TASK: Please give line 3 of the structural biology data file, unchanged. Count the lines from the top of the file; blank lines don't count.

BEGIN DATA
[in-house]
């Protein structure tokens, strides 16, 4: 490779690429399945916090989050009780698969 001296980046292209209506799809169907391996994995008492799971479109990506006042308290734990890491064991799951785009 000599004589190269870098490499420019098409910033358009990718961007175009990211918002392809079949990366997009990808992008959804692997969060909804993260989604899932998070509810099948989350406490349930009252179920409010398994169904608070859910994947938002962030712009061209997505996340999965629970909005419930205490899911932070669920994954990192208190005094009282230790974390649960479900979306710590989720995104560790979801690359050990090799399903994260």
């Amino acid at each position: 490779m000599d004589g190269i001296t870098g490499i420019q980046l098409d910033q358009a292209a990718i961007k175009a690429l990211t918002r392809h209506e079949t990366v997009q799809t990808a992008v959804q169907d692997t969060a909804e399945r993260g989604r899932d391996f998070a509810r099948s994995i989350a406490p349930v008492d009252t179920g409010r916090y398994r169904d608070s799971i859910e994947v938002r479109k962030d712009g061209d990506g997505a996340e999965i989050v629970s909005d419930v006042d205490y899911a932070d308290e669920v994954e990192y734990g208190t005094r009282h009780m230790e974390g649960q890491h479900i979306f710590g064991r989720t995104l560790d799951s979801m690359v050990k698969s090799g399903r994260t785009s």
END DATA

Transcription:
């Amino acid at each position: 490779m000599d004589g190269i001296t870098g490499i420019q980046l098409d910033q358009a292209a990718i961007k175009a690429l990211t918002r392809h209506e079949t990366v997009q799809t990808a992008v959804q169907d692997t969060a909804e399945r993260g989604r899932d391996f998070a509810r099948s994995i989350a406490p349930v008492d009252t179920g409010r916090y398994r169904d608070s799971i859910e994947v938002r479109k962030d712009g061209d990506g997505a996340e999965i989050v629970s909005d419930v006042d205490y899911a932070d308290e669920v994954e990192y734990g208190t005094r009282h009780m230790e974390g649960q890491h479900i979306f710590g064991r989720t995104l560790d799951s979801m690359v050990k698969s090799g399903r994260t785009s």